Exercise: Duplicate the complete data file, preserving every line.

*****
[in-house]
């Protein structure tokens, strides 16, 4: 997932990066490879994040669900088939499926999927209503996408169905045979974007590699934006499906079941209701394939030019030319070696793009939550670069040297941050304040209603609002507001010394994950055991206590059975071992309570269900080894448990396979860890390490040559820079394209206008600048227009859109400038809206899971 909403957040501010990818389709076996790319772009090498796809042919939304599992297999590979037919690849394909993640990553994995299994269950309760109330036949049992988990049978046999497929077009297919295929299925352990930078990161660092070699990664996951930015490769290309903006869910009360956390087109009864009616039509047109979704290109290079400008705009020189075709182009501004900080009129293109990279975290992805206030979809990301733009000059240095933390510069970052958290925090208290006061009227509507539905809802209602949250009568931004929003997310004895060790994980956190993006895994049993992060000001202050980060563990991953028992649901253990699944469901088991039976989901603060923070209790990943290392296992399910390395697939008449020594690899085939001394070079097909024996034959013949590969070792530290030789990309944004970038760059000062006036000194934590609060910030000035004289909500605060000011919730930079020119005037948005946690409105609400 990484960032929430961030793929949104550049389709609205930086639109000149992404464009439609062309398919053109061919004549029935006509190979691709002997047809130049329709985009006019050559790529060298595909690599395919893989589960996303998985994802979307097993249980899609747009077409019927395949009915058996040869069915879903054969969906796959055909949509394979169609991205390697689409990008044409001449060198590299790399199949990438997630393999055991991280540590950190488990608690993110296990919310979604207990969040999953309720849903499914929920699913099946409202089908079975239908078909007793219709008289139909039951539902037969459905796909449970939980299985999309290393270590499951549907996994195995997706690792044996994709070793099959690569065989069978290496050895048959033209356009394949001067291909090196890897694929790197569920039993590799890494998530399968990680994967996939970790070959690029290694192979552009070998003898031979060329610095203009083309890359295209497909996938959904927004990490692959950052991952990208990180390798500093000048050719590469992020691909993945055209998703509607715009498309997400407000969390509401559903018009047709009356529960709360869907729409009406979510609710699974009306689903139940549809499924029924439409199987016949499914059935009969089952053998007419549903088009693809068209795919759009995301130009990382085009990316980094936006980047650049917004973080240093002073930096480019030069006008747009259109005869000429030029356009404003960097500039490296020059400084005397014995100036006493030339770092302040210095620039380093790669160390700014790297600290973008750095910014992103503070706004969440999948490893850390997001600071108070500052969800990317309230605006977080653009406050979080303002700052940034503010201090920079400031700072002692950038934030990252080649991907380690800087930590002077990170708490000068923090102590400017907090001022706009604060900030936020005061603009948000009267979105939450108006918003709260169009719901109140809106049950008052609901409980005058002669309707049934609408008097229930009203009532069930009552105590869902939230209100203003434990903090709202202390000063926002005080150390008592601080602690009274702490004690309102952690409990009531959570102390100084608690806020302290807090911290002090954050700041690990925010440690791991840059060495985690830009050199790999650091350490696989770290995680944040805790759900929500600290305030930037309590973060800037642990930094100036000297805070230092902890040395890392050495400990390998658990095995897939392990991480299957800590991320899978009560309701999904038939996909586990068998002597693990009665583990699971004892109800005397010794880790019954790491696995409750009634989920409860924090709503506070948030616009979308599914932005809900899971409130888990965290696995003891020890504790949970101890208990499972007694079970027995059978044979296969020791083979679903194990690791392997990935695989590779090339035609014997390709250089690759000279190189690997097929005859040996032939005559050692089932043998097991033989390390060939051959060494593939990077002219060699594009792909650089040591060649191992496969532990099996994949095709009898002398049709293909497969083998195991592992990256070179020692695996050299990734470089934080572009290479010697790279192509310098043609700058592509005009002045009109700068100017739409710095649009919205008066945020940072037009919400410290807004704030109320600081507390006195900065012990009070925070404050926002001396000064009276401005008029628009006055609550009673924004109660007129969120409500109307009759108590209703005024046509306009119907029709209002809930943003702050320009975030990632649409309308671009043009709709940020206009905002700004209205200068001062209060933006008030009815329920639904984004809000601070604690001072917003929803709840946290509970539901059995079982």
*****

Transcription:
[in-house]
């Protein structure tokens, strides 16, 4: 997932990066490879994040669900088939499926999927209503996408169905045979974007590699934006499906079941209701394939030019030319070696793009939550670069040297941050304040209603609002507001010394994950055991206590059975071992309570269900080894448990396979860890390490040559820079394209206008600048227009859109400038809206899971 909403957040501010990818389709076996790319772009090498796809042919939304599992297999590979037919690849394909993640990553994995299994269950309760109330036949049992988990049978046999497929077009297919295929299925352990930078990161660092070699990664996951930015490769290309903006869910009360956390087109009864009616039509047109979704290109290079400008705009020189075709182009501004900080009129293109990279975290992805206030979809990301733009000059240095933390510069970052958290925090208290006061009227509507539905809802209602949250009568931004929003997310004895060790994980956190993006895994049993992060000001202050980060563990991953028992649901253990699944469901088991039976989901603060923070209790990943290392296992399910390395697939008449020594690899085939001394070079097909024996034959013949590969070792530290030789990309944004970038760059000062006036000194934590609060910030000035004289909500605060000011919730930079020119005037948005946690409105609400 990484960032929430961030793929949104550049389709609205930086639109000149992404464009439609062309398919053109061919004549029935006509190979691709002997047809130049329709985009006019050559790529060298595909690599395919893989589960996303998985994802979307097993249980899609747009077409019927395949009915058996040869069915879903054969969906796959055909949509394979169609991205390697689409990008044409001449060198590299790399199949990438997630393999055991991280540590950190488990608690993110296990919310979604207990969040999953309720849903499914929920699913099946409202089908079975239908078909007793219709008289139909039951539902037969459905796909449970939980299985999309290393270590499951549907996994195995997706690792044996994709070793099959690569065989069978290496050895048959033209356009394949001067291909090196890897694929790197569920039993590799890494998530399968990680994967996939970790070959690029290694192979552009070998003898031979060329610095203009083309890359295209497909996938959904927004990490692959950052991952990208990180390798500093000048050719590469992020691909993945055209998703509607715009498309997400407000969390509401559903018009047709009356529960709360869907729409009406979510609710699974009306689903139940549809499924029924439409199987016949499914059935009969089952053998007419549903088009693809068209795919759009995301130009990382085009990316980094936006980047650049917004973080240093002073930096480019030069006008747009259109005869000429030029356009404003960097500039490296020059400084005397014995100036006493030339770092302040210095620039380093790669160390700014790297600290973008750095910014992103503070706004969440999948490893850390997001600071108070500052969800990317309230605006977080653009406050979080303002700052940034503010201090920079400031700072002692950038934030990252080649991907380690800087930590002077990170708490000068923090102590400017907090001022706009604060900030936020005061603009948000009267979105939450108006918003709260169009719901109140809106049950008052609901409980005058002669309707049934609408008097229930009203009532069930009552105590869902939230209100203003434990903090709202202390000063926002005080150390008592601080602690009274702490004690309102952690409990009531959570102390100084608690806020302290807090911290002090954050700041690990925010440690791991840059060495985690830009050199790999650091350490696989770290995680944040805790759900929500600290305030930037309590973060800037642990930094100036000297805070230092902890040395890392050495400990390998658990095995897939392990991480299957800590991320899978009560309701999904038939996909586990068998002597693990009665583990699971004892109800005397010794880790019954790491696995409750009634989920409860924090709503506070948030616009979308599914932005809900899971409130888990965290696995003891020890504790949970101890208990499972007694079970027995059978044979296969020791083979679903194990690791392997990935695989590779090339035609014997390709250089690759000279190189690997097929005859040996032939005559050692089932043998097991033989390390060939051959060494593939990077002219060699594009792909650089040591060649191992496969532990099996994949095709009898002398049709293909497969083998195991592992990256070179020692695996050299990734470089934080572009290479010697790279192509310098043609700058592509005009002045009109700068100017739409710095649009919205008066945020940072037009919400410290807004704030109320600081507390006195900065012990009070925070404050926002001396000064009276401005008029628009006055609550009673924004109660007129969120409500109307009759108590209703005024046509306009119907029709209002809930943003702050320009975030990632649409309308671009043009709709940020206009905002700004209205200068001062209060933006008030009815329920639904984004809000601070604690001072917003929803709840946290509970539901059995079982």